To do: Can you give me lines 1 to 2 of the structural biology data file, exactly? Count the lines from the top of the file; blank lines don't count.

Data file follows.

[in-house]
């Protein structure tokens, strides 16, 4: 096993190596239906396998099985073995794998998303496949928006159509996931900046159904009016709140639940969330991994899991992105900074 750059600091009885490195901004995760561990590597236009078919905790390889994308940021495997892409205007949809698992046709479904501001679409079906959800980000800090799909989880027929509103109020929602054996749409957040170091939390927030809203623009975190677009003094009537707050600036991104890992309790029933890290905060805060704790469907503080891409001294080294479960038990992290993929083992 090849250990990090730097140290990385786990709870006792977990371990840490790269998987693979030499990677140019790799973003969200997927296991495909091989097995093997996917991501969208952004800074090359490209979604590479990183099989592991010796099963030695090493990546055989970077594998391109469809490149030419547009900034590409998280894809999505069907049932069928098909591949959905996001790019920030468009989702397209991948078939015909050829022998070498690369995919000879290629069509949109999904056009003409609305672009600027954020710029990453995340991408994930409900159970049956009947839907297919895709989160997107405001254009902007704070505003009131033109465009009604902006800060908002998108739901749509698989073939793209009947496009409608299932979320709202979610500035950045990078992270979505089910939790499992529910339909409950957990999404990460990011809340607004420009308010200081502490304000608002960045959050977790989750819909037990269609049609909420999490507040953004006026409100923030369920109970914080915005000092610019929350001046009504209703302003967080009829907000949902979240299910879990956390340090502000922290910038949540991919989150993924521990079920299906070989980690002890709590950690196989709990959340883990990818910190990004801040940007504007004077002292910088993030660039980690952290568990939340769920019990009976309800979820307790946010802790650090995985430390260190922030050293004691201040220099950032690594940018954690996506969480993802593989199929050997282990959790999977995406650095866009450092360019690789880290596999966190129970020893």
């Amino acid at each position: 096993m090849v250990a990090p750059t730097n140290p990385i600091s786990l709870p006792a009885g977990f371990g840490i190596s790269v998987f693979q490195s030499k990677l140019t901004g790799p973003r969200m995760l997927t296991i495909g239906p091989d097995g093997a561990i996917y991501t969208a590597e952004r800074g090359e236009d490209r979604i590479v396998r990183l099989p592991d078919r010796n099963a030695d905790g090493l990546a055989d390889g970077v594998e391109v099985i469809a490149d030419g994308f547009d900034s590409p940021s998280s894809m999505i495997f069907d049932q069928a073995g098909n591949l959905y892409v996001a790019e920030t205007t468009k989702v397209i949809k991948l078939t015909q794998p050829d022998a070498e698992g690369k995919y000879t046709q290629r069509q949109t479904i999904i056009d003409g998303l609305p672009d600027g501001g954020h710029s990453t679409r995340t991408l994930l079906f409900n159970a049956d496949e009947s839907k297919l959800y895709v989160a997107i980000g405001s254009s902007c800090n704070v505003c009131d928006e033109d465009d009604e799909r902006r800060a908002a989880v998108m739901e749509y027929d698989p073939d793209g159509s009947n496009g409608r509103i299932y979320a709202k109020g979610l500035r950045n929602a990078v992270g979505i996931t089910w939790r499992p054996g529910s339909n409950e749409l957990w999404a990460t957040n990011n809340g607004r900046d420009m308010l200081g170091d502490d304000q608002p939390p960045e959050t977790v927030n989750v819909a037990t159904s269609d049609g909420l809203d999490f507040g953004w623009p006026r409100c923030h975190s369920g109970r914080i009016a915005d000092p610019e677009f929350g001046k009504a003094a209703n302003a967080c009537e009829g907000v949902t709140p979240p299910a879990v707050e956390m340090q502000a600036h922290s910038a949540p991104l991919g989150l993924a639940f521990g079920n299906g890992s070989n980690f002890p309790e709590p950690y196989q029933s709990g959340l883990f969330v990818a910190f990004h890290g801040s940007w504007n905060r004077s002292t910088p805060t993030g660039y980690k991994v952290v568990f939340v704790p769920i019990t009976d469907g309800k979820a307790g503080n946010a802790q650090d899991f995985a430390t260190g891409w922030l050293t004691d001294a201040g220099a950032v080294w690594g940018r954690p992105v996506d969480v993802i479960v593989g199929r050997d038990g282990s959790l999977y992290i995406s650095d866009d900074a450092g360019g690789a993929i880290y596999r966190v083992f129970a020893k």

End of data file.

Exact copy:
[in-house]
């Protein structure tokens, strides 16, 4: 096993190596239906396998099985073995794998998303496949928006159509996931900046159904009016709140639940969330991994899991992105900074 750059600091009885490195901004995760561990590597236009078919905790390889994308940021495997892409205007949809698992046709479904501001679409079906959800980000800090799909989880027929509103109020929602054996749409957040170091939390927030809203623009975190677009003094009537707050600036991104890992309790029933890290905060805060704790469907503080891409001294080294479960038990992290993929083992 090849250990990090730097140290990385786990709870006792977990371990840490790269998987693979030499990677140019790799973003969200997927296991495909091989097995093997996917991501969208952004800074090359490209979604590479990183099989592991010796099963030695090493990546055989970077594998391109469809490149030419547009900034590409998280894809999505069907049932069928098909591949959905996001790019920030468009989702397209991948078939015909050829022998070498690369995919000879290629069509949109999904056009003409609305672009600027954020710029990453995340991408994930409900159970049956009947839907297919895709989160997107405001254009902007704070505003009131033109465009009604902006800060908002998108739901749509698989073939793209009947496009409608299932979320709202979610500035950045990078992270979505089910939790499992529910339909409950957990999404990460990011809340607004420009308010200081502490304000608002960045959050977790989750819909037990269609049609909420999490507040953004006026409100923030369920109970914080915005000092610019929350001046009504209703302003967080009829907000949902979240299910879990956390340090502000922290910038949540991919989150993924521990079920299906070989980690002890709590950690196989709990959340883990990818910190990004801040940007504007004077002292910088993030660039980690952290568990939340769920019990009976309800979820307790946010802790650090995985430390260190922030050293004691201040220099950032690594940018954690996506969480993802593989199929050997282990959790999977995406650095866009450092360019690789880290596999966190129970020893």